Student Organizations come and go, and that’s just fine by me

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One of the most wonderful and frustrating things about being a student at The King's College is the institution of Student Orgs. The goods and bads of these organizations are tied into the same thing, which is the fact that an org lives or dies based off of the commitment and interest of the students running it. If at one time twenty students feel an overwhelming passion for fencing, then the fencing club will flourish, but if, a few years later, only two fencers remain, the fencing club will disappear. This, on first examination, may seem sad. We as humans are naturally inclined to bemoan the end of an era. But this system is actually perfectly natural, and well represents the basics of free market economics—if there is a demand, then there will be a supply! When the demand dies, the supply will die too.

New to the list Student Orgs this year are the TKC Programming and Computer Science Club and TKC Spirit Club, led by students Jordan Frankfurt ('16) and Madisen Abernathy ('16), respectively. Last year King's welcomed TKC Running Club and TKC Ski Club, led by Brandon Santulli ('15) and Carly Hoilman ('16).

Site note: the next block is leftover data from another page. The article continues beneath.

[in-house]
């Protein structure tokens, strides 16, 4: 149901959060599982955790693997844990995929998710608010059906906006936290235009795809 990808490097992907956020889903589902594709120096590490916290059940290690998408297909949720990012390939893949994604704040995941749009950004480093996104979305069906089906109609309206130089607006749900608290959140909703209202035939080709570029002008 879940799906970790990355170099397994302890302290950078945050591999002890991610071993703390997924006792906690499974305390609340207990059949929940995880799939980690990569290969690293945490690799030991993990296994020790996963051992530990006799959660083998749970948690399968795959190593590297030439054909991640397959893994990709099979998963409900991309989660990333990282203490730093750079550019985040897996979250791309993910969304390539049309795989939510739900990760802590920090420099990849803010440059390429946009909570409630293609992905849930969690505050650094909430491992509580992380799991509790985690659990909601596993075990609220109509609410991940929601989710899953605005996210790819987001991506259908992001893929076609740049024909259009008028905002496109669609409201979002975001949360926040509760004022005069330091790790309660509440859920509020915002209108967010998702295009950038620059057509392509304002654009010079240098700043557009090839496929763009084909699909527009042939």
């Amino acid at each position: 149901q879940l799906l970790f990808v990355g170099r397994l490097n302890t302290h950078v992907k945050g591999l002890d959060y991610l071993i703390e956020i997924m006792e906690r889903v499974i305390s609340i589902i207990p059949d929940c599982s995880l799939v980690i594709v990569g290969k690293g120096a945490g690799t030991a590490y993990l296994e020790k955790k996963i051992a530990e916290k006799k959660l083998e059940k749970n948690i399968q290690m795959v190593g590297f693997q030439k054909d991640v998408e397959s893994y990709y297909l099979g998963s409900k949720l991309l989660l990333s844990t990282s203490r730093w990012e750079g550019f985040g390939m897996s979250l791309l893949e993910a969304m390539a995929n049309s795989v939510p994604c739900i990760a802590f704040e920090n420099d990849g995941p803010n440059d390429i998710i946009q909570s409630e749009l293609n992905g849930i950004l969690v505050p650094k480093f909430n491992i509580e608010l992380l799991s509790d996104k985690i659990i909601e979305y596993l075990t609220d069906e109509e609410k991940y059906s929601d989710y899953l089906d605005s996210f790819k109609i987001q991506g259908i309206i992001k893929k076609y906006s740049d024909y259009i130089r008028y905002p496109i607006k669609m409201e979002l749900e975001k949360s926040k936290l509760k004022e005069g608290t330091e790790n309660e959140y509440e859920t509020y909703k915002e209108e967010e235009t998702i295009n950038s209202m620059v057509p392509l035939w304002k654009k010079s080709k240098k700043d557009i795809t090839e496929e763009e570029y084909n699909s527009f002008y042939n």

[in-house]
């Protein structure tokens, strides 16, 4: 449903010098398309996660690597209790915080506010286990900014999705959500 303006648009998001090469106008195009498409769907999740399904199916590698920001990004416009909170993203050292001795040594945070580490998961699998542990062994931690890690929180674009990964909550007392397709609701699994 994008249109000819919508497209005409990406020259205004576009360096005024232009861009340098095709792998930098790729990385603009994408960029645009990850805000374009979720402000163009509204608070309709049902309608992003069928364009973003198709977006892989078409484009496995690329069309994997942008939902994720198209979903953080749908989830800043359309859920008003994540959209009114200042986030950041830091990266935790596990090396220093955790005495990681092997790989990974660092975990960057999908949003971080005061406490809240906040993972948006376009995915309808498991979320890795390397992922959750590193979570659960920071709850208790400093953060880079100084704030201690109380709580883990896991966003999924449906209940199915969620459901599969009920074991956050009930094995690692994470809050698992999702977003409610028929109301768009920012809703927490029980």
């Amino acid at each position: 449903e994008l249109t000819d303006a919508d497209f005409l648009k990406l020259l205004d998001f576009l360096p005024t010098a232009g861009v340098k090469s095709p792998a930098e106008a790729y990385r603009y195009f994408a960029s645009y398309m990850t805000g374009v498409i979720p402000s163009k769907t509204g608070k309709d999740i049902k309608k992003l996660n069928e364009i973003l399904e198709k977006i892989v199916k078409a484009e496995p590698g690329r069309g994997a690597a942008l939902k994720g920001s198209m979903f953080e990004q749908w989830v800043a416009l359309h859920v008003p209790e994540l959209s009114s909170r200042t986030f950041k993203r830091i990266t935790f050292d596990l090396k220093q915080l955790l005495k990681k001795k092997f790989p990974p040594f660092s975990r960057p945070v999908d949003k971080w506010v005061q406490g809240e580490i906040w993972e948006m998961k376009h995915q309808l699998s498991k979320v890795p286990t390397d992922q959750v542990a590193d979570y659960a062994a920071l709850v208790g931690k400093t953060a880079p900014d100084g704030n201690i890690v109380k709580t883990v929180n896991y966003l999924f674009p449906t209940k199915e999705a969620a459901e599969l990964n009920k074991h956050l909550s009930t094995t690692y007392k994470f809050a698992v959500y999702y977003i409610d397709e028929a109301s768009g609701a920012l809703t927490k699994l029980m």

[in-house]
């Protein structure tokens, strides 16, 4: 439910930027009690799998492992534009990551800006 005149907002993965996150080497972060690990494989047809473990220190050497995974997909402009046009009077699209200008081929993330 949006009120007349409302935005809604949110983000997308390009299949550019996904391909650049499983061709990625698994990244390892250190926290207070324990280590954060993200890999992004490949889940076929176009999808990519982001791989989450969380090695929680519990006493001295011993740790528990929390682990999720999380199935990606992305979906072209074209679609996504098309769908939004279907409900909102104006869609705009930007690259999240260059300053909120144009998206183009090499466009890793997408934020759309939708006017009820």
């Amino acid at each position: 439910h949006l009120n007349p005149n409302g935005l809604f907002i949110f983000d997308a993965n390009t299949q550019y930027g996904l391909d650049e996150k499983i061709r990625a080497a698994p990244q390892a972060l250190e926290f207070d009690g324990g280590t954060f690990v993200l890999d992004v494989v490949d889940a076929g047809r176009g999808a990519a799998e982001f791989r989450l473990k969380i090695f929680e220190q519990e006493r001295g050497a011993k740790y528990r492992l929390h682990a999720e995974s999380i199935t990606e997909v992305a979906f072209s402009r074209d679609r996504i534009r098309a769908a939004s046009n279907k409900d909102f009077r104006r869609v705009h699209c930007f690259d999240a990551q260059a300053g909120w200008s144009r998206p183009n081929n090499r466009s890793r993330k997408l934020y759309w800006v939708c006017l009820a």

This year I am creating the framework for a Film Society. I love movies, but, more importantly, I love being educated about movies. I want to always watch the next hard film, learn about the next obscure genre, and talk about the deeper implications of a movie I always before treated casually.

When I came to King’s as a Freshmen, I instantly saw the need for a film club, and was sad there wasn’t one for me to haunt. But it wasn’t until this year, when Professor Coleman showed interest in beginning a film club, that I realized something: if you want to see a club happen, you have to be the one that makes it happen.

As I now write the constitution and attempt to set up a group of officers, I can’t help but wonder how long this club can be sustained without me around to sustain it. I know that as long as I am at King’s, I will fight for there to be a group whose mission “is to pursue an education in ‘what is good film’ as well as to become well versed in directors, genres, and the affects a single film can have on the entire industry” (our mission statement).

But as I attempt to fill a demand that only I have, I don’t mind so much the idea that it will go when I go from King’s. We all like to think that we will leave some kind of legacy behind us a way in which we can be fondly remembered by our predecessors. But I have a feeling that these legacies exist even when our orgs cease to. This is because a legacy does not need to be a club that hangs around even when no one wants it any more. A legacy can be simply improving someone’s film repertoire by even one movie. If I, through the Film Society, can show people my favorite movies and help them consider film more critically, then I will consider my time at King’s well spent.

After all, all any of us can hope to do is help our contemporaries in any little way we can. This is my way.

OpinionKelly Cannon